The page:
Over the weekend, I was painting a room in my house when Guy Clark’s “Stuff that Works” came on Spotify:
I got a woman I love
She’s crazy and paints like God
She’s got a playground sense of justice
She won’t take odds
I got a tattoo with her name
Right through my soul
I think everything she touches
Turns to gold
Those words hit me like an NFL linebacker. Every single one is the love I used to feel for an ex-girlfriend—“the one that got away,” as they say.
We long ago agreed to be just friends, which has been great. But sometimes I still feel romantic love for her—when I see a beautiful painting, when the sunlight looks a certain way, when I bite into a perfectly cooked steak.
As I mindlessly painted, I decided to watch what emotions were coming up.
First came desire—I missed and wanted her. Then sadness. What if I never find someone like her again? I thought. Then regret and self-blame—Why couldn’t I have gotten my shit together sooner? Then compassion—we were young and still figuring things out, of course we fucked up.
But that’s when I struck gold. Next came love. Overwhelmingly love. For my ex, yes—but also in a much wider, ubiquitous way. My chest went tender with a little sadness but a ton of warmth. In the words of the poet Mary Oliver, I couldn’t help but be in awe of “this one precious life.”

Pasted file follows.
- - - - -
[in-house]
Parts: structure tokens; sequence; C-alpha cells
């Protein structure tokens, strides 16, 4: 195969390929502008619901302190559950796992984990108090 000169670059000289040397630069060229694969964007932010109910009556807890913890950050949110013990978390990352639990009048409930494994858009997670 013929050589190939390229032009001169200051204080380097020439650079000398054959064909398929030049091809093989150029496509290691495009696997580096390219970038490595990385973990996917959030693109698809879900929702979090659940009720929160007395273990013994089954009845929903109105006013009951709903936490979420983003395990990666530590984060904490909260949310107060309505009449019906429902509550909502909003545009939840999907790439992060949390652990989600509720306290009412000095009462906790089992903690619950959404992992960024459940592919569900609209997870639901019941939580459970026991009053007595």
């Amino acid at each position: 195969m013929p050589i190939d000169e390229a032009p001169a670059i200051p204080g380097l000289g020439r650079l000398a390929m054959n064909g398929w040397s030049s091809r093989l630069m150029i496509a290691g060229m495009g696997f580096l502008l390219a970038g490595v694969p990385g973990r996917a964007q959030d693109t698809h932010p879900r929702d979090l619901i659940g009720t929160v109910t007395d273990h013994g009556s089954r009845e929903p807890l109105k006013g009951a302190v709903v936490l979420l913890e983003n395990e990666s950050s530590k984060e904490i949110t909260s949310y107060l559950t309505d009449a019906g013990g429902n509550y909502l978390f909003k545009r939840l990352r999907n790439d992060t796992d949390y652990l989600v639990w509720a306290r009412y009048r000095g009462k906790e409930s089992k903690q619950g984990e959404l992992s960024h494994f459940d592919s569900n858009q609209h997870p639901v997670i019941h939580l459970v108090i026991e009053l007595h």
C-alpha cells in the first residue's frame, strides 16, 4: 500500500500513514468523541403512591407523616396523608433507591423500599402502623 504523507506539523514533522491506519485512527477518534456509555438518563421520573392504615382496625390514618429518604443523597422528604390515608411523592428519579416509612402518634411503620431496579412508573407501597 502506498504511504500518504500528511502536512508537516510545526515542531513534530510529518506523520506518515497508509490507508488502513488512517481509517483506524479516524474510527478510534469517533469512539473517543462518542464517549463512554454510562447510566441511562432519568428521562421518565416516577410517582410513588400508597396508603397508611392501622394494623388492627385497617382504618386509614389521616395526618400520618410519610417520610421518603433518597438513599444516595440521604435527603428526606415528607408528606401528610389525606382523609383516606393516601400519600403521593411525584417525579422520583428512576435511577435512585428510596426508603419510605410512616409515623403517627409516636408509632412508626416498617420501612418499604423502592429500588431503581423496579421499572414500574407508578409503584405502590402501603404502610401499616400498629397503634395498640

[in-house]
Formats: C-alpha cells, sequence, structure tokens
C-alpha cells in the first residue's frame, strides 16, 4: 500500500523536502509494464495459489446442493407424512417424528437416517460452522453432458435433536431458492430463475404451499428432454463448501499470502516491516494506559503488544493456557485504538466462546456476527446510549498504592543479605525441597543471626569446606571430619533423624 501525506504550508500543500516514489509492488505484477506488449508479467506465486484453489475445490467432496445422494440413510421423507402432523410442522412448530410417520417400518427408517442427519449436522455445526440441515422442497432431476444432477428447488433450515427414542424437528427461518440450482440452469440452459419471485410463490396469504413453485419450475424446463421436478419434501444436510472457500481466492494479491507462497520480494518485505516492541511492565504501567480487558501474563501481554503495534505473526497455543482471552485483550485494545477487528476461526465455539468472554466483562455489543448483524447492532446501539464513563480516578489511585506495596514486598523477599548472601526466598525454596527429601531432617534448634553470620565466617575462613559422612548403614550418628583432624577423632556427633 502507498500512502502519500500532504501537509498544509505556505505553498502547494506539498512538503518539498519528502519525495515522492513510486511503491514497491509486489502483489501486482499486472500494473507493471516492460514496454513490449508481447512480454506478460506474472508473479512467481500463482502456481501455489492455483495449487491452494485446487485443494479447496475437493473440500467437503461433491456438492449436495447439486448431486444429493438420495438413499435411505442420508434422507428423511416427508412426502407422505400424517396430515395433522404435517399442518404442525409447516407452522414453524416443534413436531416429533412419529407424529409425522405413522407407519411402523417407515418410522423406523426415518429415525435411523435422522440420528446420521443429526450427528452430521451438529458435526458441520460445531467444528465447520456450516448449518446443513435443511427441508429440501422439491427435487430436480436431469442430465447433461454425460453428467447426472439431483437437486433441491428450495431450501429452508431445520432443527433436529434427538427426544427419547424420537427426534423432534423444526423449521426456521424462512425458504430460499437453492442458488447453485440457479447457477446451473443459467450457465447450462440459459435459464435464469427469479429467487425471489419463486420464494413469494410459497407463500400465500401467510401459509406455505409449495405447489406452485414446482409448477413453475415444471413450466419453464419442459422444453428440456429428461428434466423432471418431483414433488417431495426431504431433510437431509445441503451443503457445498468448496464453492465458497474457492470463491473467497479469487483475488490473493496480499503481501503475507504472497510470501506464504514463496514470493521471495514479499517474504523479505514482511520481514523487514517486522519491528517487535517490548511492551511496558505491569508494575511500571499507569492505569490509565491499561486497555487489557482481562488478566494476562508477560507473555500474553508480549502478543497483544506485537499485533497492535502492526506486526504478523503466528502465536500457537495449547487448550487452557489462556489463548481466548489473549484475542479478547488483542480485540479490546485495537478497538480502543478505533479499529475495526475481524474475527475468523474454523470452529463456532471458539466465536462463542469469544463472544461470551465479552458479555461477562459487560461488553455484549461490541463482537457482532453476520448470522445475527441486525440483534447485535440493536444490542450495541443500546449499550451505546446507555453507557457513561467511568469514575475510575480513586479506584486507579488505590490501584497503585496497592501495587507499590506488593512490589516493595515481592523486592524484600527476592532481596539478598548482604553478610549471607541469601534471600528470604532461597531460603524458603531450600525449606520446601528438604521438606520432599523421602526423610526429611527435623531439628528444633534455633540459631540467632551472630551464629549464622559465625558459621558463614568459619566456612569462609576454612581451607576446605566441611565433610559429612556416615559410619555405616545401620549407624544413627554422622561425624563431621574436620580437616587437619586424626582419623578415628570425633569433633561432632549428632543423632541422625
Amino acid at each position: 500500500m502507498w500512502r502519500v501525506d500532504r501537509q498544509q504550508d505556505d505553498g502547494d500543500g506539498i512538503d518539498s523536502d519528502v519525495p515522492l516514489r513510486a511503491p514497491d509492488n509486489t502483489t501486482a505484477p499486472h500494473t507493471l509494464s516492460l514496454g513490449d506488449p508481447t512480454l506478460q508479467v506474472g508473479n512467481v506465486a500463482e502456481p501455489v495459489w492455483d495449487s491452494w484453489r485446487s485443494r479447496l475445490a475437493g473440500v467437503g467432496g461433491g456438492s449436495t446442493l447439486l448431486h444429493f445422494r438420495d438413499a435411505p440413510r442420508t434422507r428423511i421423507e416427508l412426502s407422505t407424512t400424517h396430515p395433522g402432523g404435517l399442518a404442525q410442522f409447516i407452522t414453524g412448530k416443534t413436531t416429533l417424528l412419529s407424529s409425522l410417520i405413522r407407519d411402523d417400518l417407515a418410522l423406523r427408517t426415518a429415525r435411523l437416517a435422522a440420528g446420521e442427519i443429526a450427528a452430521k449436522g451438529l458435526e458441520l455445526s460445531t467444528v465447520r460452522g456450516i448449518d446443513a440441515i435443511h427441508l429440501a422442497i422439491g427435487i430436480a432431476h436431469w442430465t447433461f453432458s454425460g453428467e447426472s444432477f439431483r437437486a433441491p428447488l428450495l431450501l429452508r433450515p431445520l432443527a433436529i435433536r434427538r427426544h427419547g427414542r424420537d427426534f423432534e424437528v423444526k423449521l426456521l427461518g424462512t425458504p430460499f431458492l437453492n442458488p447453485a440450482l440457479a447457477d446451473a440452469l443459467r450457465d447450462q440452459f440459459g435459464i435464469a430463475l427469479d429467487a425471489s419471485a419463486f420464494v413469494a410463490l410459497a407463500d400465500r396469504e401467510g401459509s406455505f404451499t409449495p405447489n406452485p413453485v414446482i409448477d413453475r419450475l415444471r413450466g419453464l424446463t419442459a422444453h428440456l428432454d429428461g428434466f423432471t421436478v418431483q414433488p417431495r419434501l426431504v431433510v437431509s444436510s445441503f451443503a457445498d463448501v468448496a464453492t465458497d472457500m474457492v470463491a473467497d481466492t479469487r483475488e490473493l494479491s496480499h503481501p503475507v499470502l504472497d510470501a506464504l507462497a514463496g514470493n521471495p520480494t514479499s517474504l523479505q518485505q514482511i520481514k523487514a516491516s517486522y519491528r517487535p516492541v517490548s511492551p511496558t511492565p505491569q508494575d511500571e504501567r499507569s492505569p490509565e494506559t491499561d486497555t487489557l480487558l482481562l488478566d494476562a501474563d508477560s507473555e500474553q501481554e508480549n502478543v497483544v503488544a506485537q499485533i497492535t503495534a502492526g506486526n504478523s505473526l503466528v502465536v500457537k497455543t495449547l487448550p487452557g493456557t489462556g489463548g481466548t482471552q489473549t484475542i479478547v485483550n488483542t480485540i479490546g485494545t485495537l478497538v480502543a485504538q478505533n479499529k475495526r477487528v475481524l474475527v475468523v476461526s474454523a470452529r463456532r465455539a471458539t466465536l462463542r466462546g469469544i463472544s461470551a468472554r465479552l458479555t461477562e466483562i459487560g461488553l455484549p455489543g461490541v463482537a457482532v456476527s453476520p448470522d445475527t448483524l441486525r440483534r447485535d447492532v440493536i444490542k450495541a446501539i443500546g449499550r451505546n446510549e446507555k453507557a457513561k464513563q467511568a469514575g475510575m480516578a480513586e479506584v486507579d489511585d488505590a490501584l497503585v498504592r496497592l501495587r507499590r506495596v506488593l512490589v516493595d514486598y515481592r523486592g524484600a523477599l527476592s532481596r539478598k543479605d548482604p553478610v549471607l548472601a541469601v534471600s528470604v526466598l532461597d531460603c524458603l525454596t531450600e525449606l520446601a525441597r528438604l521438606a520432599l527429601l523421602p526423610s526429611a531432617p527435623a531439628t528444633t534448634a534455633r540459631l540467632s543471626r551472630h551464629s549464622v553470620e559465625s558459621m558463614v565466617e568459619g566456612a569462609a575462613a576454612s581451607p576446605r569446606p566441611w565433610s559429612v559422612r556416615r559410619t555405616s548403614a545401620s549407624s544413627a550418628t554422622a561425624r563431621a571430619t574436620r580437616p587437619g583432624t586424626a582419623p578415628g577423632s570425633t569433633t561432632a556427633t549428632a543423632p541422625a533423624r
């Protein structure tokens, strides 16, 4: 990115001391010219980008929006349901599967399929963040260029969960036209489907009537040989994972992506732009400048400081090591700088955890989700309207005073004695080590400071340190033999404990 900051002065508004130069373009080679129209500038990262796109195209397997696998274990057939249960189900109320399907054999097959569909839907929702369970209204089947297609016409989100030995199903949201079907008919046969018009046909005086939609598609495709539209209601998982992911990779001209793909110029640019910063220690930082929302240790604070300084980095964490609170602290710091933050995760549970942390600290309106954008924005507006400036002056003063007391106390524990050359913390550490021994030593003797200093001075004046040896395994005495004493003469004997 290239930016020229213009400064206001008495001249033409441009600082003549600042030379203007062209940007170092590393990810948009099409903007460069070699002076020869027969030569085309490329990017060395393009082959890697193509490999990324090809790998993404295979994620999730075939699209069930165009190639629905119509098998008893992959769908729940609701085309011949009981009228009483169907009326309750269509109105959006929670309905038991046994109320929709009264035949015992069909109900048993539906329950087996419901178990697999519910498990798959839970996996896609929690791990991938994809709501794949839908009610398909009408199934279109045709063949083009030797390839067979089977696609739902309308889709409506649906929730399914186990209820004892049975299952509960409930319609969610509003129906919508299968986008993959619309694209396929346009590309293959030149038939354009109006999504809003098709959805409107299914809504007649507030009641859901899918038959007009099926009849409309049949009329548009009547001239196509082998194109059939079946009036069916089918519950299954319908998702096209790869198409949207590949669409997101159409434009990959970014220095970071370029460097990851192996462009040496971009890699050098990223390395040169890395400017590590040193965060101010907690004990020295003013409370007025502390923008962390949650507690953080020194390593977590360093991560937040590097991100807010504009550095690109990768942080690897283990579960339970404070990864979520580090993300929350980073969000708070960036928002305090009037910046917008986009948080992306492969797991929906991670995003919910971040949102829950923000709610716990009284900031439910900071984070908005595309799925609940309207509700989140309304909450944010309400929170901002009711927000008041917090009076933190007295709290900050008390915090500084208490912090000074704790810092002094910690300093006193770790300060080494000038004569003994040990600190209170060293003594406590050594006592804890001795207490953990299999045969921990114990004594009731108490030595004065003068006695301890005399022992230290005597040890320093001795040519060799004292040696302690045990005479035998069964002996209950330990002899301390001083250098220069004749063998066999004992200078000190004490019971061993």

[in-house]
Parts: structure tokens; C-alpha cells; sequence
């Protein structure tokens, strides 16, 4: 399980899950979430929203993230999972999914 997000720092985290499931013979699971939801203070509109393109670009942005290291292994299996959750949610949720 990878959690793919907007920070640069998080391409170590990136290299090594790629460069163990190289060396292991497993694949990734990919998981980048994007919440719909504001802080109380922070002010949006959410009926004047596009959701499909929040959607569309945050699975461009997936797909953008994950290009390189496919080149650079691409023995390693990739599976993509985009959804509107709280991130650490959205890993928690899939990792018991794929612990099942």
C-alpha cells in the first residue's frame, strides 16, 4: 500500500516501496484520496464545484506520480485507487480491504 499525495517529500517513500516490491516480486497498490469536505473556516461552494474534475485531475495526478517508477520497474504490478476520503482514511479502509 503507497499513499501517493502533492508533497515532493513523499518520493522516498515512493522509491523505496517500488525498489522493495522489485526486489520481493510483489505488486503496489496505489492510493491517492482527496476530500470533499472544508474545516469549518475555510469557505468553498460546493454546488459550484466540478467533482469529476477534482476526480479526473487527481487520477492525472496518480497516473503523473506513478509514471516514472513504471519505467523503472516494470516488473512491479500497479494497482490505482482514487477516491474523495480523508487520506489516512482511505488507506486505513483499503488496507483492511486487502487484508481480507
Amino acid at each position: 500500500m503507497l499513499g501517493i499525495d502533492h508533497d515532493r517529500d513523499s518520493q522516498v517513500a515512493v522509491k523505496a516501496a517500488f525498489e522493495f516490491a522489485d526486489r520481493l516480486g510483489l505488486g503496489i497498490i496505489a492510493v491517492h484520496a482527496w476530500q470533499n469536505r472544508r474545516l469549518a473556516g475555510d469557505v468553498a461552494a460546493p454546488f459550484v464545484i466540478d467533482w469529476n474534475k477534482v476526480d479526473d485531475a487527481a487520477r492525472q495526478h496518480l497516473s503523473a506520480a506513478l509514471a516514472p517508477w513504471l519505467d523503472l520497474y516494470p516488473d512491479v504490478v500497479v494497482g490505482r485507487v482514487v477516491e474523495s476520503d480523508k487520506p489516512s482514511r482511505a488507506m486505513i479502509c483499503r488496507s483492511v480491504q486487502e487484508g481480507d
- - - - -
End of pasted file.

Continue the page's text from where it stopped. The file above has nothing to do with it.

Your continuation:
Here’s what I realized: That love is mine. It was inside of me from the start. I just needed someone else to help me feel it. But what if I can access it myself? What if love is available at any time, yet I just overlook it?
Buddhist nun Pema Chödrön writes about this in one of my favorite books ever, “Start Where You Are,” but about the flip side of the coin, about negative emotions, like anger.
“If you have rage and righteously act it out and blame it all on others, it’s really you who suffers. The other people and the environment suffer also, but you suffer more because you’re being eaten up inside with rage, causing you to hate yourself more and more.”
That makes me think of politics, of hating Trump and white supremacy and capitalist greed. I recently saw an Instagram video of white counter-protesters yelling hateful things at Black Lives Matter activists. As I watched, it was me who felt the hate. The counter-protestors were probably already home relaxing and watching TV. I felt like shit, like I was burning up inside.
What I’m saying is, we have to live with our emotions, good and bad. Might as well get to know them a little bit. And in getting to know them, we might stumble upon the fact that love is already inside of us. That it’s not out there. That it’s not something to acquire. That it’s not as hidden as we assume.
“We already have everything we need,” writes Chödrön. “We are one blink of an eye away from being fully awake.”
I’m a writer, meditation teacher, and host of the Meditation for the 99% podcast. If you’d like to work with me on your meditation practice or being more mindful in your life, reach out. Get my writing straight to your email inbox here.